Unfortunately, we live in a world where constant and abundant availability of energy-dense foods provides an ever-present obstacle to those seeking to lose weight. There’s no getting around it: if you’re serious about losing weight, then discipline, determination and pre-planning strategies to avoid dealing with potential weight loss roadblocks are essential. Getting involved in a sport or physical activity that you enjoy, one that requires high energy expenditure, is also an excellent way to promote sustainable fat loss. If you enjoy an activity such as cycling, running, rollerblading, martial arts primarily for its intrinsic characteristics then it’s much easier to maintain motivation, as you will be less likely to view it as a chore that must be endured in order to achieve fat loss. If you’re interested, I discuss numerous effective strategies for smashing through fat loss obstacles in The Fat Loss Bible.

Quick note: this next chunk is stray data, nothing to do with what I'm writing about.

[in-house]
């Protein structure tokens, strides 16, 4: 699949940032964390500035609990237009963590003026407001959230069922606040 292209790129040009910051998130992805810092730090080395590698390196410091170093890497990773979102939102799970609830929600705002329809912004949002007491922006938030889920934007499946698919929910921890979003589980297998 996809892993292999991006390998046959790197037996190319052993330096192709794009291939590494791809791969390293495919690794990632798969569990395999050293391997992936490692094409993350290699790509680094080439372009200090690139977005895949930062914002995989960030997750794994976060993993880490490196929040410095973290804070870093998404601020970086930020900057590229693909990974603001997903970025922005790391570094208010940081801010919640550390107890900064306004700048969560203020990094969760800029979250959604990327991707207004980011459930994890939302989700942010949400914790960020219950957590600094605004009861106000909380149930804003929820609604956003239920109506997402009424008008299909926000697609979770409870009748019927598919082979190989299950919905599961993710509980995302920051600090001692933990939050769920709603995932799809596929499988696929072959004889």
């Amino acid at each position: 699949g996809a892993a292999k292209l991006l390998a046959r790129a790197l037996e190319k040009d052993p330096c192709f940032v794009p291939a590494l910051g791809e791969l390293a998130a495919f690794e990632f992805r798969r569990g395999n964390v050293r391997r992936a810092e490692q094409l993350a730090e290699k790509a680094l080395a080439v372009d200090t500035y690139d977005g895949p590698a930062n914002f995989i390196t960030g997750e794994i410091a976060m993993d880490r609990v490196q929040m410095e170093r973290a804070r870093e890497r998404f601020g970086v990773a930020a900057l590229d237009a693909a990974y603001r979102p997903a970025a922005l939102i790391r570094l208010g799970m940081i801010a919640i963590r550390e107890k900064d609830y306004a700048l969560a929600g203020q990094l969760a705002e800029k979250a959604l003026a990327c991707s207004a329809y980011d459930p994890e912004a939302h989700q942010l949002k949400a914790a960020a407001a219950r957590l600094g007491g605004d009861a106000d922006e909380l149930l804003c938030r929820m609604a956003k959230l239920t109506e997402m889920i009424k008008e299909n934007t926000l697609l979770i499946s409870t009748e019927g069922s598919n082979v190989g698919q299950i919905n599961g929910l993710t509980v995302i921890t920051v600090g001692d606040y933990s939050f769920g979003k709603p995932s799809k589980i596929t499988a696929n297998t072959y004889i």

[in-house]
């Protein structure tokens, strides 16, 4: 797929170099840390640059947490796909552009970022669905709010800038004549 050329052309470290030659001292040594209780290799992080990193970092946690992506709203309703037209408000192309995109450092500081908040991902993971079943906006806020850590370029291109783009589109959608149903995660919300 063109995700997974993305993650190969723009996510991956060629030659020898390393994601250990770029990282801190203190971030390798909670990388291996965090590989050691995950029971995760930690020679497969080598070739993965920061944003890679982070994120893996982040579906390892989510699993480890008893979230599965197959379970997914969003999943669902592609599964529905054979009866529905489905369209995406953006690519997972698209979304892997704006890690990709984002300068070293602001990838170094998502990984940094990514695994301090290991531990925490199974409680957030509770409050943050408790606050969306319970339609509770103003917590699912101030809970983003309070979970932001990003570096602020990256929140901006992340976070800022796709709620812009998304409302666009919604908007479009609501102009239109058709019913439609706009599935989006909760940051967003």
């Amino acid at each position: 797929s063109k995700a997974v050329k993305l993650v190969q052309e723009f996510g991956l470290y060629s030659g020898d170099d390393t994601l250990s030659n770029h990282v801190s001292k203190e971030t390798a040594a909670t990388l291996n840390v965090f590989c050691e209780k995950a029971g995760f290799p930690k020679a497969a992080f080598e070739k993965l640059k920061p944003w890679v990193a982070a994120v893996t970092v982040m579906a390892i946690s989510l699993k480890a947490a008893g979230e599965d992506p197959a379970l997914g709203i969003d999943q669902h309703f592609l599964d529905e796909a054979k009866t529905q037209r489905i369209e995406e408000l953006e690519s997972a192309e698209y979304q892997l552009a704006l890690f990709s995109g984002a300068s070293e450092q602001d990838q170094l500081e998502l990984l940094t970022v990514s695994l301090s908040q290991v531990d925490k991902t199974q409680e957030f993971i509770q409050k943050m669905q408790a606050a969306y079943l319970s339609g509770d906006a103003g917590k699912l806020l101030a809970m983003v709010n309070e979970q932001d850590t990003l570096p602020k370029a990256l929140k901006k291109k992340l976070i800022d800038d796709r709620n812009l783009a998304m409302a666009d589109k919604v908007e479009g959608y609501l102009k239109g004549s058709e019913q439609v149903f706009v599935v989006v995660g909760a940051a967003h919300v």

Anthony Colpo is an independent researcher, physical conditioning specialist, and author of the groundbreaking books The Fat Loss Bible and The Great Cholesterol Con. For more information, visit TheFatLossBible.net or TheGreatCholesterolCon.com
Copyright © Anthony Colpo.